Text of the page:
Sunshine follows a familiar pattern: after a ship is mysteriously lost, another ship follows in it’s path into the same trap. This time, however, the danger comes from our own sun, and the crew of the cleanup mission knows it’s doomed even before launch. 127 Hours director Danny Boyle seems to enjoy putting his characters in extreme situations that test the limits of their endurance and their sanity.
Here, as in Solaris (or The Black Hole, or Event Horizon), the journey to the edge is as much metaphysical as physical. Given that the astronauts (played by a cast chosen to represent a true melting pot of humankind) are sure to be incinerated in the inferno even if their mission (to save humanity by reigniting the dying sun with a nuclear explosion) is a success, the question of their mission’s success or failure becomes a parable meant to challenge the very existence of God.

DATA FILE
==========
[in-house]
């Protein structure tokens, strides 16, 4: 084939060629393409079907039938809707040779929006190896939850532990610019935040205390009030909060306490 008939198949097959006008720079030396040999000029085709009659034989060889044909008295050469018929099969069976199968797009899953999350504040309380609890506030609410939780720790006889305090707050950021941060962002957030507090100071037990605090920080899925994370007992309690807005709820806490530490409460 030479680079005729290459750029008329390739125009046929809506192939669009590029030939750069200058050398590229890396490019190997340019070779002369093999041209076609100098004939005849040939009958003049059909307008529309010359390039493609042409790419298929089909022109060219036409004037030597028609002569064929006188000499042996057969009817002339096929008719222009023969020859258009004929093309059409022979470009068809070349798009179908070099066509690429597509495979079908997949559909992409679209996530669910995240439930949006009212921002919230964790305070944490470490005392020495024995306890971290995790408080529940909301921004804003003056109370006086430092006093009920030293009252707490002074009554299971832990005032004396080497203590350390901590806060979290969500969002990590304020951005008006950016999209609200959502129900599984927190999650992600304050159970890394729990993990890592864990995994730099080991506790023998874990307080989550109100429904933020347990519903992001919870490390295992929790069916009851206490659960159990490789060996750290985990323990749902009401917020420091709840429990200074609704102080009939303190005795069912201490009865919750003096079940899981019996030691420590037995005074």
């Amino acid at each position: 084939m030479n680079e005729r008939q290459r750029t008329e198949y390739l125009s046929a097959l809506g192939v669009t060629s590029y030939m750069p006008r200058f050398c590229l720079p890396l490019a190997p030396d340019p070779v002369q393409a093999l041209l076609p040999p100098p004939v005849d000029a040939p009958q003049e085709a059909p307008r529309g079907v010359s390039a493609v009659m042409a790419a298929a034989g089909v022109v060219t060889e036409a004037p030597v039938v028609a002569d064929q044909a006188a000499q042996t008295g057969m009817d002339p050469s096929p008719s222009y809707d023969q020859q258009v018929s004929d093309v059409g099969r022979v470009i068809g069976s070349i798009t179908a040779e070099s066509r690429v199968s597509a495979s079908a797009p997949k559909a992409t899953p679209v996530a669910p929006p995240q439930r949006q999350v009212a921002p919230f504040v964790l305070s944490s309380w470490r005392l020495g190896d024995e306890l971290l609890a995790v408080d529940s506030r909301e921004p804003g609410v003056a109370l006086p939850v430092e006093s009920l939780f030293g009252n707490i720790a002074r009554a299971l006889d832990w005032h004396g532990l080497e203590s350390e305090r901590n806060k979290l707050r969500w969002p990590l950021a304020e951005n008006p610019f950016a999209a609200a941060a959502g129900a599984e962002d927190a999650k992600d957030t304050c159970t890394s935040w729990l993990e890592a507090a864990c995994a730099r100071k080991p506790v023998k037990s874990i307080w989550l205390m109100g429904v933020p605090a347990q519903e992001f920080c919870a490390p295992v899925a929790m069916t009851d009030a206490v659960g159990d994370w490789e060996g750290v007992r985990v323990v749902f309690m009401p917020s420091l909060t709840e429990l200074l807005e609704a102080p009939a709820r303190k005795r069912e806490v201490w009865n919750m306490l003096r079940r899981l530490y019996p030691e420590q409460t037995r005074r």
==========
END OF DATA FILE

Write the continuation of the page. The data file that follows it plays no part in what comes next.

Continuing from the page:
Boyle and screenwriter Alex Garland are so intent on staging their debate that they leave no time for the co-ed crew to crack jokes or flirt with each other. Maybe that makes the astronauts seem less than fully human, but it does at least provide the spectacle necessary for us to ponder with awe our place in the universe.